San Bernardino County Business Edition Update – Recent Leases Demonstrate the Resiliency of the High Desert – Plans for New High Desert Training Center

June 10, 2020 – High Desert Shows Resiliency

Three major lease transactions with The Boeing Company, United Furniture Industries (UFI) and ComAv Asset Management were recently completed at Southern California Logistics Airport (SCLA) in Victorville. The announcements highlight the meaningful operational, workforce, and expansion benefits to high-caliber companies locating at the regional business and logistics hub and within the High Desert.

Brian Parno, chief operating officer at Stirling Development, developer of SCLA, shares why business is looking to the High Desert now more than ever, and the enduring strength of the High Desert region.

The good news is that all three companies decided at some point that they were going to work through the current health crisis and plan for the long term. People are still optimistic about the future.

Boeing is moving one of their operations out of the Los Angeles basin. For them SCLA is a cost-effective, viable alternative. That’s a growing trend we have been witnessing for many months now. Companies are leaving Orange and Los Angeles counties because of economics. There’s a place for them in Victorville with an abundant workforce and very low overall cost of occupancy.

ComAv is a business that’s been at SCLA for more than 13 years. Among many other things, they handle aircraft service. The lease renewal we have agreed upon continues their long-term commitment to the region. San Bernardino County has proven to be an economical place to operate.

Since the end of April we’ve noticed companies are renewing their search for spaces, they’re calling and activity has started back up again. In the 4.5 million square feet of space we’ve built at SCLA, approximately 50 percent of our tenants are manufacturers. The High Desert is attractive because of the Mojave Desert Air Quality Management District and the overall lower cost of occupancy. When I look at the future deal flow for our properties, I would say 75 percent are manufacturing-based inquiries.

When we get requests from companies, one of the questions is, “Where am I going to get my workers from?” There are 450,000 people in the High Desert. Most of them would rather work close to home. Currently 60,000 or so people drive down the hill for work each day. They would rather work next door so there is a massive pent-up workforce supply in the immediate region. Every time a business locates here, there is a line around the block of job applicants. With the addition of the new High Desert Training Center this year, operated by Victor Valley Community College, we’re now able to provide customized training solutions for local businesses to further equip their local workforce.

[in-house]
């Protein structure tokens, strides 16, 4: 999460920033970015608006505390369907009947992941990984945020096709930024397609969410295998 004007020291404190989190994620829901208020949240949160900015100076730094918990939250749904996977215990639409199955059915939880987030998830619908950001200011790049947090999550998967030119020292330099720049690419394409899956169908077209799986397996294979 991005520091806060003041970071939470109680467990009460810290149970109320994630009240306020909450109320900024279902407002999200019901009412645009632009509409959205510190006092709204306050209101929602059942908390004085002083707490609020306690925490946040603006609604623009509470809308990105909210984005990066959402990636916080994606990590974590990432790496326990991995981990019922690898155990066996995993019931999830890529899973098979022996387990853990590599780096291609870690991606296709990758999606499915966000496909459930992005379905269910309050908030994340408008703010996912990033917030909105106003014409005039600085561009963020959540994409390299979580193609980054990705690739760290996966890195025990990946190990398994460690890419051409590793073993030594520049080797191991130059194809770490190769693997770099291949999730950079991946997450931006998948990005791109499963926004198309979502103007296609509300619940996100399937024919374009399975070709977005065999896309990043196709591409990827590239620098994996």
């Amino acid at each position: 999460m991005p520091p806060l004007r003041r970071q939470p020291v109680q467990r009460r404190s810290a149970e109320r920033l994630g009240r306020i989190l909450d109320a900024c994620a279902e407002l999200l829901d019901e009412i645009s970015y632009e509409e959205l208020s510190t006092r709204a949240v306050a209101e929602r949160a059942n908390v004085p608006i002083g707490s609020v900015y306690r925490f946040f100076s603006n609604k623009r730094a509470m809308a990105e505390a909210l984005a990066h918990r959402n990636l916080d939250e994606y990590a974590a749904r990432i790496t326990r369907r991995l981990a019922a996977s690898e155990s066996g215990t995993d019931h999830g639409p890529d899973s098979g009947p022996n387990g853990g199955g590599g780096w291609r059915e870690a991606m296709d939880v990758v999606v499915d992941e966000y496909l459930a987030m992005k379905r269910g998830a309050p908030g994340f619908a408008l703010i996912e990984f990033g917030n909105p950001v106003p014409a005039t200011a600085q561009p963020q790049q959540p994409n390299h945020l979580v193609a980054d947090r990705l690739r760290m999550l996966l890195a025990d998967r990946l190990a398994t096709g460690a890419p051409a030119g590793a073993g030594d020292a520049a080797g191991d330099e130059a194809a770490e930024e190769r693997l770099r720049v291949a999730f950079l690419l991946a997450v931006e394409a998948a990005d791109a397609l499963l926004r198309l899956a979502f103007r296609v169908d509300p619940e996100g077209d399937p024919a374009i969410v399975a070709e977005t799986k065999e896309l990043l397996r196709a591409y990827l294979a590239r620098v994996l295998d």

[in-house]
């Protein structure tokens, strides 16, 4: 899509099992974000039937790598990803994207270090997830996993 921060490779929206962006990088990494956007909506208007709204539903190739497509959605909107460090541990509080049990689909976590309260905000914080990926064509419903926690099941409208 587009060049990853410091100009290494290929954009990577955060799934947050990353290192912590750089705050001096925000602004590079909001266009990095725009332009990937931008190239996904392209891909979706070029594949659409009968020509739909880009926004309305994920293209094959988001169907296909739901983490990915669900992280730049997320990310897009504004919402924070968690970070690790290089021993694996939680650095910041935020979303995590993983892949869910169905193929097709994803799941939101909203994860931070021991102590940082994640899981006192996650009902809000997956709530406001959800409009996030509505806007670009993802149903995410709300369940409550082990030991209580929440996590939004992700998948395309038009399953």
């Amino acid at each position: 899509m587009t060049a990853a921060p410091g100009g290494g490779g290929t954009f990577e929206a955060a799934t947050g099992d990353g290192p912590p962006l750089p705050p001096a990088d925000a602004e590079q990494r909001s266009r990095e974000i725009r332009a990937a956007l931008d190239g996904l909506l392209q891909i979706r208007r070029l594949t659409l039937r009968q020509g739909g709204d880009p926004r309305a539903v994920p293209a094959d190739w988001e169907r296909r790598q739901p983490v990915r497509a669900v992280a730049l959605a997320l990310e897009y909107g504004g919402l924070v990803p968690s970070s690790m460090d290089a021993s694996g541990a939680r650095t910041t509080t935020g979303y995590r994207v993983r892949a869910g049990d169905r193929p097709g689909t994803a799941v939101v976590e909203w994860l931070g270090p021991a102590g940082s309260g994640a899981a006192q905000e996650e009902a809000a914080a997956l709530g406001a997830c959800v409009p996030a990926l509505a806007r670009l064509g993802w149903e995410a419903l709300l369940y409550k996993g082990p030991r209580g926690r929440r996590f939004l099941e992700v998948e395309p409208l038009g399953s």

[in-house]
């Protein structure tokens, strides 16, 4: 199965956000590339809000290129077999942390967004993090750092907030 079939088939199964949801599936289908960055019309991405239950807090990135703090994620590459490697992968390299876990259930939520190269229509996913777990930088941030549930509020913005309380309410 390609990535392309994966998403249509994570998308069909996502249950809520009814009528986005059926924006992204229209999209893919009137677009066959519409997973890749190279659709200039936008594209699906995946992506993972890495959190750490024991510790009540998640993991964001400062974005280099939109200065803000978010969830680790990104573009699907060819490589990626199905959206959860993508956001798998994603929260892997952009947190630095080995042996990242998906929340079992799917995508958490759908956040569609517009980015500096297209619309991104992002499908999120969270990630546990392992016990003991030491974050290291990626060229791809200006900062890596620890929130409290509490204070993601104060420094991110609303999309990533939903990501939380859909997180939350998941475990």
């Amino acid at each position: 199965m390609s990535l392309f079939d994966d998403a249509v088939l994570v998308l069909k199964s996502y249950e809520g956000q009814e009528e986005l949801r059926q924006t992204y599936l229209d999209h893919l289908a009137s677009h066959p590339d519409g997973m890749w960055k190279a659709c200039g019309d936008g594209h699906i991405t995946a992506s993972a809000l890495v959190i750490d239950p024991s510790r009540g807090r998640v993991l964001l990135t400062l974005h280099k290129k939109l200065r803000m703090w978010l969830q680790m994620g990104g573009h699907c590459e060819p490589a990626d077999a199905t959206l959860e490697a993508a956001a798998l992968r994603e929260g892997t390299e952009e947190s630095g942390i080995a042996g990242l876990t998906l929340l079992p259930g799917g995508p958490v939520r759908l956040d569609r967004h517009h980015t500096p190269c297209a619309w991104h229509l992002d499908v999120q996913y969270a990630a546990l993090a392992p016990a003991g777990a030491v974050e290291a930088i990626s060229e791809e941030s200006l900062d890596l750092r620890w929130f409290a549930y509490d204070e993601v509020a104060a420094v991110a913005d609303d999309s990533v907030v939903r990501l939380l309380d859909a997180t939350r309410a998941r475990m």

High Desert Training Center Looks to Fall Opening

The High Desert Training Center became a reality in 2019 when Stirling Capital Investments and Prologis, Inc. entered into a 10-year agreement with Victor Valley Community College (VVCC) to donate an existing building at SCLA. VVCC will facilitate hands-on training programs to better prepare the High Desert region’s workforce in the skills identified as in demand by local businesses.

“The partners in our business believe strongly that having a training facility specifically dedicated for businesses in the region will help us grow the economic base of the entire High Desert. It will ensure our community has people with the right skills moving forward,” Brian Parno shared.

According to Dr. Walden, president, Victor Valley College, the Center is making plans for fall classes, with required COVID-19 safety guidelines in place. Some of the programs being planned now include: Apprenticeship with General Atomics; Industrial Mechanical Training; and Workforce Readiness Academy.  There could even be a (pre)apprenticeship program for high school students focused on Industrial Mechanical, pending guidelines and
reopening timelines.

“Victor Valley College is excited about the collaboration with our private sector partners on this exciting project.  Now more than ever, we must prepare the future workforce to meet the needs of local industries,” said Walden.